Almeric Hugh Paget was educated at Harrow. Afterwards he worked in the shops of the Midland Railway, at Derby, England, In 1881 he went to America and engaged in farming and ranching in the Western States for several years. He then undertook commercial life in St. Paul, Minn., and New York City, becoming very successful. He was a founder of the Dominion Iron and Steel Company of Canada.
In 1902 Mr. Paget returned to England and since then has been much engaged in politics. He stood as Unionist candidate for Parliament for Cambridge in the general election of 1908, but was defeated. In 1910 he defeated his former opponent, and still (1911) remains a member of Parliament for Cambridge Borough. He was High Sheriff for the County of Suffolk in 1909.He is identified with the Central Land Association and the Tariff Reform League, being on the Executive Committee of both organizations, and he is president of the Eastern Provincial Division of the National Union of Conservative Associations.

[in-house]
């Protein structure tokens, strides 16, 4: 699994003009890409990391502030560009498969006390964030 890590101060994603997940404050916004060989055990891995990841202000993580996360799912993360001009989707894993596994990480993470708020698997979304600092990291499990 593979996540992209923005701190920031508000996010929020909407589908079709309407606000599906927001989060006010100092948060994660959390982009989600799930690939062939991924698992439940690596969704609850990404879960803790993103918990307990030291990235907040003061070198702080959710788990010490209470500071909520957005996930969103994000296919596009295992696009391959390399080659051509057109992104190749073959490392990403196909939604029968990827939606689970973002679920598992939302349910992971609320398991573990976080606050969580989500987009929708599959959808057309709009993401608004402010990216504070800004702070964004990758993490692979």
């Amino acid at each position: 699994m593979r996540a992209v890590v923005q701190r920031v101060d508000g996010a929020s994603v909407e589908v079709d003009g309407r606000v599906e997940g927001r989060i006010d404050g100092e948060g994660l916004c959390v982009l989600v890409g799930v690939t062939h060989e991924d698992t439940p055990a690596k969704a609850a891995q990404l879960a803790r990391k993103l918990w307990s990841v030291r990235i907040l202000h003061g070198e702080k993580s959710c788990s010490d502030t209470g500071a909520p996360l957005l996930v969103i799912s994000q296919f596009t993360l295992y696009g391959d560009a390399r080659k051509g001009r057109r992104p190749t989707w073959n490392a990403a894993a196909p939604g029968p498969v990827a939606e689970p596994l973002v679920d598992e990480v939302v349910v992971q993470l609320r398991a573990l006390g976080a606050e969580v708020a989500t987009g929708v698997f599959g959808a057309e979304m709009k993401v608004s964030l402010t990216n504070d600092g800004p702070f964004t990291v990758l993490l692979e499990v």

Following the example of his father, Mr. Paget makes yachting his principal diversion. For several years he raced with considerable success the Herreshoff 30-footer one-design Pollywog at Newport, and since his return to England he has successively owned and raced both in English and Mediterranean waters, the South Coast one-design boats Caprice, Cuckoo II, Gracie, and the 15-meter Maroona, carrying off the first prize in the open handicap race from Cannes to Monte Carlo in 1902, and the Czar's prize at Cowes, in 1909.
He is a member of the Carlton, Turf, Garrick and other London clubs and is Rear-Commodore of the Royal Thames Yacht Club, of which his father was Commodore for many years.